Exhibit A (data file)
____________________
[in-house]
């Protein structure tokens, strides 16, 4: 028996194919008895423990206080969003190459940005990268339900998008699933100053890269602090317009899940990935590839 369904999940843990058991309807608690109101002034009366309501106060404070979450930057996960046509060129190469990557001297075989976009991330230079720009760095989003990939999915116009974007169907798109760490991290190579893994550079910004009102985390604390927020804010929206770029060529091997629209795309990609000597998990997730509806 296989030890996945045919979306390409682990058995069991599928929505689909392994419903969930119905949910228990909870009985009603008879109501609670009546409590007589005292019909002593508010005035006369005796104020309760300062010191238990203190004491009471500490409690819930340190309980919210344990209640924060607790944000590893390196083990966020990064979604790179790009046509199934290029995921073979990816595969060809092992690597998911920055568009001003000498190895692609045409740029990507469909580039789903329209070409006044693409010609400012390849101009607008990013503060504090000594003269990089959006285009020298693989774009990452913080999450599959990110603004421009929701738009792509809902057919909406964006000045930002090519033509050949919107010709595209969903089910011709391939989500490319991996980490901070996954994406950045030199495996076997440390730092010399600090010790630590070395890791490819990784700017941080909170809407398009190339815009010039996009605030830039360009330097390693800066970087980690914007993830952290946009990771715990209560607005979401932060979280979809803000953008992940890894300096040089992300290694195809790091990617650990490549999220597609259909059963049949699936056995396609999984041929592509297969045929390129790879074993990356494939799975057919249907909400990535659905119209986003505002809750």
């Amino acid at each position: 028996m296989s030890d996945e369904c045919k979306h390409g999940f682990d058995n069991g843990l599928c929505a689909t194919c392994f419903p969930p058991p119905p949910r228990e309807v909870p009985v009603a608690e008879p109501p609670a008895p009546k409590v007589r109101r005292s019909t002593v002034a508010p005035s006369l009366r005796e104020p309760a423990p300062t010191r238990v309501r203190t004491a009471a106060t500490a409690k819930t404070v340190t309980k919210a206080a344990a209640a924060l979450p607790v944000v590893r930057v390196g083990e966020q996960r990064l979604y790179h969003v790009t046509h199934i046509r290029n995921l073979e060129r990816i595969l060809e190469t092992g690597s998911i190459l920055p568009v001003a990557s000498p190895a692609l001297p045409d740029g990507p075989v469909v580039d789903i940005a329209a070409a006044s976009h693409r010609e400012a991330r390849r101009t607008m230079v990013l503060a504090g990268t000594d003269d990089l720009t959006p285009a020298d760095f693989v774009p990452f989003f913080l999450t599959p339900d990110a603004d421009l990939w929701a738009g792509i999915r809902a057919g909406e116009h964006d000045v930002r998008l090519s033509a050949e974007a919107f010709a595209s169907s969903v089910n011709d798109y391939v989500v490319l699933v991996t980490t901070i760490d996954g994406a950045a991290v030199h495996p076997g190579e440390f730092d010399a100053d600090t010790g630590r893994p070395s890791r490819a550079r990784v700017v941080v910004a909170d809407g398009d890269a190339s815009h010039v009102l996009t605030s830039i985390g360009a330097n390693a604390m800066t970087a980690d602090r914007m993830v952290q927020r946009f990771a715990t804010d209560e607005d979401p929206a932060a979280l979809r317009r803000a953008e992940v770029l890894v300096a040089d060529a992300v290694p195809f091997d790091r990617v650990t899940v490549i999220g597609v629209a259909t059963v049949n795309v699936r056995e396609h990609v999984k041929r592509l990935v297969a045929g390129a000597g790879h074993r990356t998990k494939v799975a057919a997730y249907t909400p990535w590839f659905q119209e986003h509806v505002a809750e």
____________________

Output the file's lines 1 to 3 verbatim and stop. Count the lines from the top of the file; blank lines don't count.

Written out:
[in-house]
């Protein structure tokens, strides 16, 4: 028996194919008895423990206080969003190459940005990268339900998008699933100053890269602090317009899940990935590839 369904999940843990058991309807608690109101002034009366309501106060404070979450930057996960046509060129190469990557001297075989976009991330230079720009760095989003990939999915116009974007169907798109760490991290190579893994550079910004009102985390604390927020804010929206770029060529091997629209795309990609000597998990997730509806 296989030890996945045919979306390409682990058995069991599928929505689909392994419903969930119905949910228990909870009985009603008879109501609670009546409590007589005292019909002593508010005035006369005796104020309760300062010191238990203190004491009471500490409690819930340190309980919210344990209640924060607790944000590893390196083990966020990064979604790179790009046509199934290029995921073979990816595969060809092992690597998911920055568009001003000498190895692609045409740029990507469909580039789903329209070409006044693409010609400012390849101009607008990013503060504090000594003269990089959006285009020298693989774009990452913080999450599959990110603004421009929701738009792509809902057919909406964006000045930002090519033509050949919107010709595209969903089910011709391939989500490319991996980490901070996954994406950045030199495996076997440390730092010399600090010790630590070395890791490819990784700017941080909170809407398009190339815009010039996009605030830039360009330097390693800066970087980690914007993830952290946009990771715990209560607005979401932060979280979809803000953008992940890894300096040089992300290694195809790091990617650990490549999220597609259909059963049949699936056995396609999984041929592509297969045929390129790879074993990356494939799975057919249907909400990535659905119209986003505002809750």
């Amino acid at each position: 028996m296989s030890d996945e369904c045919k979306h390409g999940f682990d058995n069991g843990l599928c929505a689909t194919c392994f419903p969930p058991p119905p949910r228990e309807v909870p009985v009603a608690e008879p109501p609670a008895p009546k409590v007589r109101r005292s019909t002593v002034a508010p005035s006369l009366r005796e104020p309760a423990p300062t010191r238990v309501r203190t004491a009471a106060t500490a409690k819930t404070v340190t309980k919210a206080a344990a209640a924060l979450p607790v944000v590893r930057v390196g083990e966020q996960r990064l979604y790179h969003v790009t046509h199934i046509r290029n995921l073979e060129r990816i595969l060809e190469t092992g690597s998911i190459l920055p568009v001003a990557s000498p190895a692609l001297p045409d740029g990507p075989v469909v580039d789903i940005a329209a070409a006044s976009h693409r010609e400012a991330r390849r101009t607008m230079v990013l503060a504090g990268t000594d003269d990089l720009t959006p285009a020298d760095f693989v774009p990452f989003f913080l999450t599959p339900d990110a603004d421009l990939w929701a738009g792509i999915r809902a057919g909406e116009h964006d000045v930002r998008l090519s033509a050949e974007a919107f010709a595209s169907s969903v089910n011709d798109y391939v989500v490319l699933v991996t980490t901070i760490d996954g994406a950045a991290v030199h495996p076997g190579e440390f730092d010399a100053d600090t010790g630590r893994p070395s890791r490819a550079r990784v700017v941080v910004a909170d809407g398009d890269a190339s815009h010039v009102l996009t605030s830039i985390g360009a330097n390693a604390m800066t970087a980690d602090r914007m993830v952290q927020r946009f990771a715990t804010d209560e607005d979401p929206a932060a979280l979809r317009r803000a953008e992940v770029l890894v300096a040089d060529a992300v290694p195809f091997d790091r990617v650990t899940v490549i999220g597609v629209a259909t059963v049949n795309v699936r056995e396609h990609v999984k041929r592509l990935v297969a045929g390129a000597g790879h074993r990356t998990k494939v799975a057919a997730y249907t909400p990535w590839f659905q119209e986003h509806v505002a809750e």